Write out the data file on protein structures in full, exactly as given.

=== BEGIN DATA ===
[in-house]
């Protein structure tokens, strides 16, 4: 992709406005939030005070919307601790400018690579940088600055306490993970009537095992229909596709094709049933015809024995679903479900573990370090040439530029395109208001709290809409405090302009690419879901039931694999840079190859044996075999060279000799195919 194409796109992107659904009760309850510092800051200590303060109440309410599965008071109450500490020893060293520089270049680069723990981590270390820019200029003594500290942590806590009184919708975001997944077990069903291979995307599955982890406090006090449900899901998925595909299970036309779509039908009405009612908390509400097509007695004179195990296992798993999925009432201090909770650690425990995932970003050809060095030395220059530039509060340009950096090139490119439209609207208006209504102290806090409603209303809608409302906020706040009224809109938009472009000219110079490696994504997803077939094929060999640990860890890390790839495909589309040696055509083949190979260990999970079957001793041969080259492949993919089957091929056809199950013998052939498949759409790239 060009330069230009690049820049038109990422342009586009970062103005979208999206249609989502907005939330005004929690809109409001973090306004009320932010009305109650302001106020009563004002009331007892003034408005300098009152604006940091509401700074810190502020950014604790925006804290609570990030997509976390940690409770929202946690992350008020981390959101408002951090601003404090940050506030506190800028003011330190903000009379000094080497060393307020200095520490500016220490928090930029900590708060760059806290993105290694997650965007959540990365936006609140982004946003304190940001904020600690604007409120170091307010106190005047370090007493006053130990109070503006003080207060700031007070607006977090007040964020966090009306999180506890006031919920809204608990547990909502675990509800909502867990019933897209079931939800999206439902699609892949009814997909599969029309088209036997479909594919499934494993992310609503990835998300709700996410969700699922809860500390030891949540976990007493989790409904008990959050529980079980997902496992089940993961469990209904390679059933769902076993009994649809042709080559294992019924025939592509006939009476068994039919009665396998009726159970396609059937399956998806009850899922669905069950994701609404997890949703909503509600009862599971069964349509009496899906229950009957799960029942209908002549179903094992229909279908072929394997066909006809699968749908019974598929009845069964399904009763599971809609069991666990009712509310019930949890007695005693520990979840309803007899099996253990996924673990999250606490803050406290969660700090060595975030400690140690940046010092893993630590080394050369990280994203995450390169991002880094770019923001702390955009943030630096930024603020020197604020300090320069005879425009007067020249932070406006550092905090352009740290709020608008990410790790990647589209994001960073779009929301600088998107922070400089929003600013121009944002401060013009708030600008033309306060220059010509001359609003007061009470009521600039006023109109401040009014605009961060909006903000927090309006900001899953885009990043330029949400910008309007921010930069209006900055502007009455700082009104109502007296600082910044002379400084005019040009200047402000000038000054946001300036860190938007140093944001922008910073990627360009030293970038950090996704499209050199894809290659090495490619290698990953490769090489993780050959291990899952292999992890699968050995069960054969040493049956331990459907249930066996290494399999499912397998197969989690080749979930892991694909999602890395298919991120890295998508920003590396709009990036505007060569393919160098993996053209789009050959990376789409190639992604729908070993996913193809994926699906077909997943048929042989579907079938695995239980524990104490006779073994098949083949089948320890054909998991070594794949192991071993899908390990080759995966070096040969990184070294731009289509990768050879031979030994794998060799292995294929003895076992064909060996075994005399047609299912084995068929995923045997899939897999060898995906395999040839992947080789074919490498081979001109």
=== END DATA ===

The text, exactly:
[in-house]
């Protein structure tokens, strides 16, 4: 992709406005939030005070919307601790400018690579940088600055306490993970009537095992229909596709094709049933015809024995679903479900573990370090040439530029395109208001709290809409405090302009690419879901039931694999840079190859044996075999060279000799195919 194409796109992107659904009760309850510092800051200590303060109440309410599965008071109450500490020893060293520089270049680069723990981590270390820019200029003594500290942590806590009184919708975001997944077990069903291979995307599955982890406090006090449900899901998925595909299970036309779509039908009405009612908390509400097509007695004179195990296992798993999925009432201090909770650690425990995932970003050809060095030395220059530039509060340009950096090139490119439209609207208006209504102290806090409603209303809608409302906020706040009224809109938009472009000219110079490696994504997803077939094929060999640990860890890390790839495909589309040696055509083949190979260990999970079957001793041969080259492949993919089957091929056809199950013998052939498949759409790239 060009330069230009690049820049038109990422342009586009970062103005979208999206249609989502907005939330005004929690809109409001973090306004009320932010009305109650302001106020009563004002009331007892003034408005300098009152604006940091509401700074810190502020950014604790925006804290609570990030997509976390940690409770929202946690992350008020981390959101408002951090601003404090940050506030506190800028003011330190903000009379000094080497060393307020200095520490500016220490928090930029900590708060760059806290993105290694997650965007959540990365936006609140982004946003304190940001904020600690604007409120170091307010106190005047370090007493006053130990109070503006003080207060700031007070607006977090007040964020966090009306999180506890006031919920809204608990547990909502675990509800909502867990019933897209079931939800999206439902699609892949009814997909599969029309088209036997479909594919499934494993992310609503990835998300709700996410969700699922809860500390030891949540976990007493989790409904008990959050529980079980997902496992089940993961469990209904390679059933769902076993009994649809042709080559294992019924025939592509006939009476068994039919009665396998009726159970396609059937399956998806009850899922669905069950994701609404997890949703909503509600009862599971069964349509009496899906229950009957799960029942209908002549179903094992229909279908072929394997066909006809699968749908019974598929009845069964399904009763599971809609069991666990009712509310019930949890007695005693520990979840309803007899099996253990996924673990999250606490803050406290969660700090060595975030400690140690940046010092893993630590080394050369990280994203995450390169991002880094770019923001702390955009943030630096930024603020020197604020300090320069005879425009007067020249932070406006550092905090352009740290709020608008990410790790990647589209994001960073779009929301600088998107922070400089929003600013121009944002401060013009708030600008033309306060220059010509001359609003007061009470009521600039006023109109401040009014605009961060909006903000927090309006900001899953885009990043330029949400910008309007921010930069209006900055502007009455700082009104109502007296600082910044002379400084005019040009200047402000000038000054946001300036860190938007140093944001922008910073990627360009030293970038950090996704499209050199894809290659090495490619290698990953490769090489993780050959291990899952292999992890699968050995069960054969040493049956331990459907249930066996290494399999499912397998197969989690080749979930892991694909999602890395298919991120890295998508920003590396709009990036505007060569393919160098993996053209789009050959990376789409190639992604729908070993996913193809994926699906077909997943048929042989579907079938695995239980524990104490006779073994098949083949089948320890054909998991070594794949192991071993899908390990080759995966070096040969990184070294731009289509990768050879031979030994794998060799292995294929003895076992064909060996075994005399047609299912084995068929995923045997899939897999060898995906395999040839992947080789074919490498081979001109």